I agree with Judy on Donald Maass’s book. I’ve read them all and been to all his seminars. I’m reading 21st century fiction right now, the final book on my reading list before I head into my LAST revision of Byron. “I wish I could quit you Byron! But I just don’t know how.”

    Don’t quit, Mary!

  12. Have you considered putting LTIS aside and letting your agent try with Unravelled? Or has that already been done? My agent and I had no luck with my first novel that we tried to sell, but applied the feedback to the second we and were ultimately successful with that one. You have wonderful comments from the editors which, to me, suggest that you’re close. Regardless of what you choose, you should continue working on that third novel!

    1. Thanks for the encouragement, Jessica. I’m looking at all options at the moment and plan to schedule a conversation with my agent in the next few weeks to discuss. The editor I mentioned in Help Was Merely a Few Pixels Away – Jenny Quinlan – has reviewed Unravelled and is now reviewing Lies Told in Silence to give me her perspective on these two interconnected novels. My agent also had some suggestions for Unravelled. Now that I’ve heard from so many folks that the publisher feedback is actually ‘great news’, I’m feeling much better 🙂 Novel three is waiting in the wings while I figure out where to focus my efforts. I have a habit of being too impulsive and I’m trying to be more strategic about the next 3-6 months.

  13. Hi Mary
    I’ve been down the road you are on at present. I had some “positive” rejections from agents over a period of a year. I think at first that there was some substance in their reservations but after quite a bit of re-editing I felt I had corrected any obvious weaknesses. The response I had from readers was very positive indeed – and rather like your experience – tended to contradict a lot of what the agents said. One agent put it very well when she said that in the past my book would be of a standard to publish but that publishers were now being very cautious.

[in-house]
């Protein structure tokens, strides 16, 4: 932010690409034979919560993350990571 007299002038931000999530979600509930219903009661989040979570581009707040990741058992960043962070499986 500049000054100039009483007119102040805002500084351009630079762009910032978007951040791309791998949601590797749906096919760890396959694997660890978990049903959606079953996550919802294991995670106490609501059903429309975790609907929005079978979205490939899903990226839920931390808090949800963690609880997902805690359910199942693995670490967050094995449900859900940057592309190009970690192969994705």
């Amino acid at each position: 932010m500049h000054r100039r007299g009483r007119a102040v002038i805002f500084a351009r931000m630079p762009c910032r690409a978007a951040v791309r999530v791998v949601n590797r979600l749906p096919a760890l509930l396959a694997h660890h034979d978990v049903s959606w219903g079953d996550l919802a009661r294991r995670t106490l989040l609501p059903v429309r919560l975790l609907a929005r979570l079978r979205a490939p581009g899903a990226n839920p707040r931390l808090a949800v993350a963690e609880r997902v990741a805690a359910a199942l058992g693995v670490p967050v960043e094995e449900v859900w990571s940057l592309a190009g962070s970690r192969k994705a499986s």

After all the rejections I decided last summer to self publish Feud on Amazon. It was the easiest way to do it and I thought there was little to lose by doing so. All responses I have had since – without exception – have been great but you have to work very hard to ensure that your book is not completely invisible. This is very time consuming and the stigma of being self-published is very hard to shake off.

    The book has been out now for about four months and I am just starting to get some reviews – without which you are dead! I do not find self promotion easy so the whole process is a trial for me. You need to keep faith with your book, keep believing in it and every now and again you’ll get a great comment about it which spurs you on.

    Good luck with whatever you decide to do.

    Derek Birks

    1. Dereck I am with you completely with you Rejections meant a great deal to me…at first. I learned a lot. A lot I needed to learn. But as I learned more about this craft, I began hitting that publishing wall of the Trads. I went selfpublishing with Vows of Revenge and I will never go back. Yes marketing is the pits. But I have met some wonderful people along the way. ie A writer of history and you for starters) So I guess we are all stuck in this muddy water having maybe too much fun.